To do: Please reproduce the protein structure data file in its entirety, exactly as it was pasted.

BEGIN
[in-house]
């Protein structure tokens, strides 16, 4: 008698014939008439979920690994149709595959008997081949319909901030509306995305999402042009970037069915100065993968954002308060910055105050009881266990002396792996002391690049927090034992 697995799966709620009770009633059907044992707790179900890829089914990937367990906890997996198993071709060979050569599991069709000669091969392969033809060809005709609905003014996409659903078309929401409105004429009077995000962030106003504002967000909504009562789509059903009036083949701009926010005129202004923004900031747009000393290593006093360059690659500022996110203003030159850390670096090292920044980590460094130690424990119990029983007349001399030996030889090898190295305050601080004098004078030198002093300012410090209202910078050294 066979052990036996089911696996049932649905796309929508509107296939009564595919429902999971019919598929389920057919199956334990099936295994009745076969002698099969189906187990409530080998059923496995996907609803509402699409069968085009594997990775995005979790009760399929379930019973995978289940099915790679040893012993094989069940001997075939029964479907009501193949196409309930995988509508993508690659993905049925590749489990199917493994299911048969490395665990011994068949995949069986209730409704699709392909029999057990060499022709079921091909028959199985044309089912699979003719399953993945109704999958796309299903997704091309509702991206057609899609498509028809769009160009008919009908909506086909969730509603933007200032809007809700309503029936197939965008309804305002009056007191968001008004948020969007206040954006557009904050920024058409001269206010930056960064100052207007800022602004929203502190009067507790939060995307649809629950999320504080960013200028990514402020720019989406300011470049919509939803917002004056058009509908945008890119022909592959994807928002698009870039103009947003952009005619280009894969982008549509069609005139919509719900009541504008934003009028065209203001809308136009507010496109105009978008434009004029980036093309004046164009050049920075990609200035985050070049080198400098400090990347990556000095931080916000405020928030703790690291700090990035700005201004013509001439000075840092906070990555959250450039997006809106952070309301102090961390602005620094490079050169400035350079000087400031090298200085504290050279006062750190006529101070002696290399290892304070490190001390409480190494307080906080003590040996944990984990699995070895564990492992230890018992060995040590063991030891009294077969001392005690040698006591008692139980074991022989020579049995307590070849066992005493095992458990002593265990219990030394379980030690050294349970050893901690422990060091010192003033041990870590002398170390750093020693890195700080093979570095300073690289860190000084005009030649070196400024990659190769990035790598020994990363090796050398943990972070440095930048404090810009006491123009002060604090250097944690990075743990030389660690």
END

[in-house]
């Protein structure tokens, strides 16, 4: 008698014939008439979920690994149709595959008997081949319909901030509306995305999402042009970037069915100065993968954002308060910055105050009881266990002396792996002391690049927090034992 697995799966709620009770009633059907044992707790179900890829089914990937367990906890997996198993071709060979050569599991069709000669091969392969033809060809005709609905003014996409659903078309929401409105004429009077995000962030106003504002967000909504009562789509059903009036083949701009926010005129202004923004900031747009000393290593006093360059690659500022996110203003030159850390670096090292920044980590460094130690424990119990029983007349001399030996030889090898190295305050601080004098004078030198002093300012410090209202910078050294 066979052990036996089911696996049932649905796309929508509107296939009564595919429902999971019919598929389920057919199956334990099936295994009745076969002698099969189906187990409530080998059923496995996907609803509402699409069968085009594997990775995005979790009760399929379930019973995978289940099915790679040893012993094989069940001997075939029964479907009501193949196409309930995988509508993508690659993905049925590749489990199917493994299911048969490395665990011994068949995949069986209730409704699709392909029999057990060499022709079921091909028959199985044309089912699979003719399953993945109704999958796309299903997704091309509702991206057609899609498509028809769009160009008919009908909506086909969730509603933007200032809007809700309503029936197939965008309804305002009056007191968001008004948020969007206040954006557009904050920024058409001269206010930056960064100052207007800022602004929203502190009067507790939060995307649809629950999320504080960013200028990514402020720019989406300011470049919509939803917002004056058009509908945008890119022909592959994807928002698009870039103009947003952009005619280009894969982008549509069609005139919509719900009541504008934003009028065209203001809308136009507010496109105009978008434009004029980036093309004046164009050049920075990609200035985050070049080198400098400090990347990556000095931080916000405020928030703790690291700090990035700005201004013509001439000075840092906070990555959250450039997006809106952070309301102090961390602005620094490079050169400035350079000087400031090298200085504290050279006062750190006529101070002696290399290892304070490190001390409480190494307080906080003590040996944990984990699995070895564990492992230890018992060995040590063991030891009294077969001392005690040698006591008692139980074991022989020579049995307590070849066992005493095992458990002593265990219990030394379980030690050294349970050893901690422990060091010192003033041990870590002398170390750093020693890195700080093979570095300073690289860190000084005009030649070196400024990659190769990035790598020994990363090796050398943990972070440095930048404090810009006491123009002060604090250097944690990075743990030389660690």